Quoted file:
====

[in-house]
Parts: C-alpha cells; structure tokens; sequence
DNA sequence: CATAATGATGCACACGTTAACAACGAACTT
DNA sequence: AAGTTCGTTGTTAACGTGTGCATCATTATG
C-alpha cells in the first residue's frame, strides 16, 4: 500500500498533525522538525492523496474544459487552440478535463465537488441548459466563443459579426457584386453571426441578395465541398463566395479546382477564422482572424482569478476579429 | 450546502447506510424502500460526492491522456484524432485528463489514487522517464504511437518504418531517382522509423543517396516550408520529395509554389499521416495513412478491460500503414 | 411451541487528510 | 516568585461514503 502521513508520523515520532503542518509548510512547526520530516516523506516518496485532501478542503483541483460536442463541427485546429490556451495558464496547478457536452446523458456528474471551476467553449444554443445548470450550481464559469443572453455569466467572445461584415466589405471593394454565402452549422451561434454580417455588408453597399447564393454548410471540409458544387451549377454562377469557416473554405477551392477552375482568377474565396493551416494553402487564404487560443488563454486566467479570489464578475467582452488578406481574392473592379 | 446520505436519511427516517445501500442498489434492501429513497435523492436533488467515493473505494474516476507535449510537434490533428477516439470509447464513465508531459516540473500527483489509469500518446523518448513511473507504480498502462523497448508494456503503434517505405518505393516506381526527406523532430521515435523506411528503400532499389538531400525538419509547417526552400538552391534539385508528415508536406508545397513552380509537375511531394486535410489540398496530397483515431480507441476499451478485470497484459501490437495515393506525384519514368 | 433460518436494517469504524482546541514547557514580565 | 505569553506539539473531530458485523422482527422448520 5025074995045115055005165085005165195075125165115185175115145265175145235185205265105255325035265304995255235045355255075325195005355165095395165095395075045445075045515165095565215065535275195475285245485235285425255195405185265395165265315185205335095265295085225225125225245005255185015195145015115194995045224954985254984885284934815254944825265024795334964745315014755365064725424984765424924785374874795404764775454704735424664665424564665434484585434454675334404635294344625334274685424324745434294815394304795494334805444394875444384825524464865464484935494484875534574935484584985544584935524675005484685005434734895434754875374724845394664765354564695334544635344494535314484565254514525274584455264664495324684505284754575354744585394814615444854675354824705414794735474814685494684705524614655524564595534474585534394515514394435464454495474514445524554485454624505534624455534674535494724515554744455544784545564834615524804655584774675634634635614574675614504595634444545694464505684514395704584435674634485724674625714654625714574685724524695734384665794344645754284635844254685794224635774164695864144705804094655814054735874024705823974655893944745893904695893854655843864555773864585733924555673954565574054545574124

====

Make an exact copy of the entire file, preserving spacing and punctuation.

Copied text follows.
[in-house]
Parts: C-alpha cells; structure tokens; sequence
DNA sequence: CATAATGATGCACACGTTAACAACGAACTT
DNA sequence: AAGTTCGTTGTTAACGTGTGCATCATTATG
C-alpha cells in the first residue's frame, strides 16, 4: 500500500498533525522538525492523496474544459487552440478535463465537488441548459466563443459579426457584386453571426441578395465541398463566395479546382477564422482572424482569478476579429 | 450546502447506510424502500460526492491522456484524432485528463489514487522517464504511437518504418531517382522509423543517396516550408520529395509554389499521416495513412478491460500503414 | 411451541487528510 | 516568585461514503 502521513508520523515520532503542518509548510512547526520530516516523506516518496485532501478542503483541483460536442463541427485546429490556451495558464496547478457536452446523458456528474471551476467553449444554443445548470450550481464559469443572453455569466467572445461584415466589405471593394454565402452549422451561434454580417455588408453597399447564393454548410471540409458544387451549377454562377469557416473554405477551392477552375482568377474565396493551416494553402487564404487560443488563454486566467479570489464578475467582452488578406481574392473592379 | 446520505436519511427516517445501500442498489434492501429513497435523492436533488467515493473505494474516476507535449510537434490533428477516439470509447464513465508531459516540473500527483489509469500518446523518448513511473507504480498502462523497448508494456503503434517505405518505393516506381526527406523532430521515435523506411528503400532499389538531400525538419509547417526552400538552391534539385508528415508536406508545397513552380509537375511531394486535410489540398496530397483515431480507441476499451478485470497484459501490437495515393506525384519514368 | 433460518436494517469504524482546541514547557514580565 | 505569553506539539473531530458485523422482527422448520 5025074995045115055005165085005165195075125165115185175115145265175145235185205265105255325035265304995255235045355255075325195005355165095395165095395075045445075045515165095565215065535275195475285245485235285425255195405185265395165265315185205335095265295085225225125225245005255185015195145015115194995045224954985254984885284934815254944825265024795334964745315014755365064725424984765424924785374874795404764775454704735424664665424564665434484585434454675334404635294344625334274685424324745434294815394304795494334805444394875444384825524464865464484935494484875534574935484584985544584935524675005484685005434734895434754875374724845394664765354564695334544635344494535314484565254514525274584455264664495324684505284754575354744585394814615444854675354824705414794735474814685494684705524614655524564595534474585534394515514394435464454495474514445524554485454624505534624455534674535494724515554744455544784545564834615524804655584774675634634635614574675614504595634444545694464505684514395704584435674634485724674625714654625714574685724524695734384665794344645754284635844254685794224635774164695864144705804094655814054735874024705823974655893944745893904695893854655843864555773864585733924555673954565574054545574124